Buying a home – especially your first – can be both exciting and terrifying. How can you ensure that your search for the house of your dreams doesn’t turn into a house of horrors?
When my husband and I bought our first place, we felt in the dark – and came close to making a pretty big mistake. Fortunately, we learned a lot from the experience, and things worked out well in the end – we found a place we loved that suited our budget, paid off our mortgage in under 5 years, and that was what started our journey to financial independence.
But before we look at what you should do when getting started buying a house, let’s take a look at what to avoid:
Don’t limit your search
When we first started looking at property, we were mainly looking around the suburb we were residing in at the time. This is a common newbie mistake – not looking too much further than your own backyard. But in our case, with a pretty small budget to start with (I was still a student, working towards my PhD, and my husband was a junior in his profession having just graduated), it was also one of the most affordable areas in our city both to rent and to buy.
Eventually we found a place within our budget – a small, semi-detached house with a pretty sizable yard, and a lot of work to be done – and made an offer.
Don’t get sucked in by the agent
Our first big mistake was getting sucked into the real estate agent’s patter. He came as close to refusing to present our offer to the owners as he could legally, telling us that there was no way they would accept the amount we were thinking of, and talked us into offering more than we had planned (but still within the limits of what the bank would lend us).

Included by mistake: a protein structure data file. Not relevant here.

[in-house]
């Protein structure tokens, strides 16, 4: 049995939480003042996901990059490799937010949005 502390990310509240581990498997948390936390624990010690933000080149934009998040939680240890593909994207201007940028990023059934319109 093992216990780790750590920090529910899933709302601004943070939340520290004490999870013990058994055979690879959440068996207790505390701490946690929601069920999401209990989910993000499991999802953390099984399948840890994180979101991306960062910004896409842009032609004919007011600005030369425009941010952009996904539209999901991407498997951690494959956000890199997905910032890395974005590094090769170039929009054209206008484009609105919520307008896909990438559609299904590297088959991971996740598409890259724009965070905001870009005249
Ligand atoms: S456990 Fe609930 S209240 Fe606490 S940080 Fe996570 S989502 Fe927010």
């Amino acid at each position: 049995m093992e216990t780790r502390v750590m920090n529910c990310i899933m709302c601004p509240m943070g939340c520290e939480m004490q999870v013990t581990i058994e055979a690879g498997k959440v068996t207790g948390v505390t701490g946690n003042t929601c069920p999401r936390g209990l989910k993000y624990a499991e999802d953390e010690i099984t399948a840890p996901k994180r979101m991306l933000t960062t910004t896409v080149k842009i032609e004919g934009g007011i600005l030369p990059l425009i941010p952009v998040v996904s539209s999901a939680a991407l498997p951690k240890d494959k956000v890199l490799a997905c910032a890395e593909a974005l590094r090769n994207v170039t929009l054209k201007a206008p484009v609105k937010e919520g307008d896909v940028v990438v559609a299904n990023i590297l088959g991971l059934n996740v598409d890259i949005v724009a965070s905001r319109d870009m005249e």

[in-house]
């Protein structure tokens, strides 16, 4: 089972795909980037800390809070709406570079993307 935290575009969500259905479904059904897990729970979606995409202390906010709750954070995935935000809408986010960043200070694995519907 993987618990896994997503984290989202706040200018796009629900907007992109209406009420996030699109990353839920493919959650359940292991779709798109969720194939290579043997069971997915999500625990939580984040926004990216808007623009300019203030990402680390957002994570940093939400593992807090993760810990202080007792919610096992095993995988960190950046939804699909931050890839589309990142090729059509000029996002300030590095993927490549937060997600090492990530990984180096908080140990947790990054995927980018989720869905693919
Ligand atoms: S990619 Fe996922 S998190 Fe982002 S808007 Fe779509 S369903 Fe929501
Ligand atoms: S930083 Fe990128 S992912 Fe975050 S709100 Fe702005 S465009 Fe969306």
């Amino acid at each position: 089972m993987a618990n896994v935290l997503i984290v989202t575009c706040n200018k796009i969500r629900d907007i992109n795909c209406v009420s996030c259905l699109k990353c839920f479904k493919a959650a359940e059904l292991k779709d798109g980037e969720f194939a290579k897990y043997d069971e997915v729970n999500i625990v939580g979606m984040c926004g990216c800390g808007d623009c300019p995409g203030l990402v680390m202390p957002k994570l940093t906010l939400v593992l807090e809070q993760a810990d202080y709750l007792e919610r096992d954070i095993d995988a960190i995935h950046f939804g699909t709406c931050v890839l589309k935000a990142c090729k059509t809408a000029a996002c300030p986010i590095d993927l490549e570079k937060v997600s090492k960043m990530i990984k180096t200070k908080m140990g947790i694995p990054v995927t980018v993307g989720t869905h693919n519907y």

Don’t sign anything until you’re 100% sure
What I didn’t realise at the time, and what the real estate agent didn’t make completely clear to us, was that the offer we were making was in fact as good as a contract of sale, that this scrappy little half-page of paper was a legally binding contract to buy the house, should the owners accept the offer.
Now, I consider myself a reasonably intelligent person. I read every agreement I make carefully. Every footnote, every sub-clause, I read and research anything I don’t understand. But the paperwork to buy a house (at least in our state in Australia at the time) was the least official-looking document I could imagine. Its size gave no clue of its importance. Mobile phone contracts are infinitely more complex – it baffles me that I had to read and sign off on so much more to sign away $20 than $200,000.
Now for what we did right:
Make sure you do a thorough inspection
After a lot of research, I pieced together a really comprehensive house-inspection sheet, which we would take to every inspection (along with a camera, torch and measuring tape – one with a spirit level if possible). Even when we had already decided we weren’t interested, we would inspect the rest of the property for practice. Inspecting is a skill, and one that improves with experience.
If you’re nervous about doing this in someone else’s home, start off by practicing inspecting your own. And don’t be afraid to turn on taps, lights, etc. – you’ll be surprised at what looks great but doesn’t work! One apartment we inspected had what looked like a lovely, freshly painted linen press – but upon opening the cupboard door, we discovered it housed a big, rusted through pipe from upstairs (sewerage?!). In another house, we found a huge rangehood over the oven – but the power switch wasn’t connected up!
If you’re planning on replacing and renovating, these issues may not be dealbreakers, but they should be taken account of in the purchase price negotiations. Again, Anita Bell’s book does a fantastic job of explaining how you can tally up the various replacements and repairs that will be necessary for a property and use this data to come to a realistic and mutually agreeable purchase price, potentially saving you many thousands down the track.
Make sure you list your conditions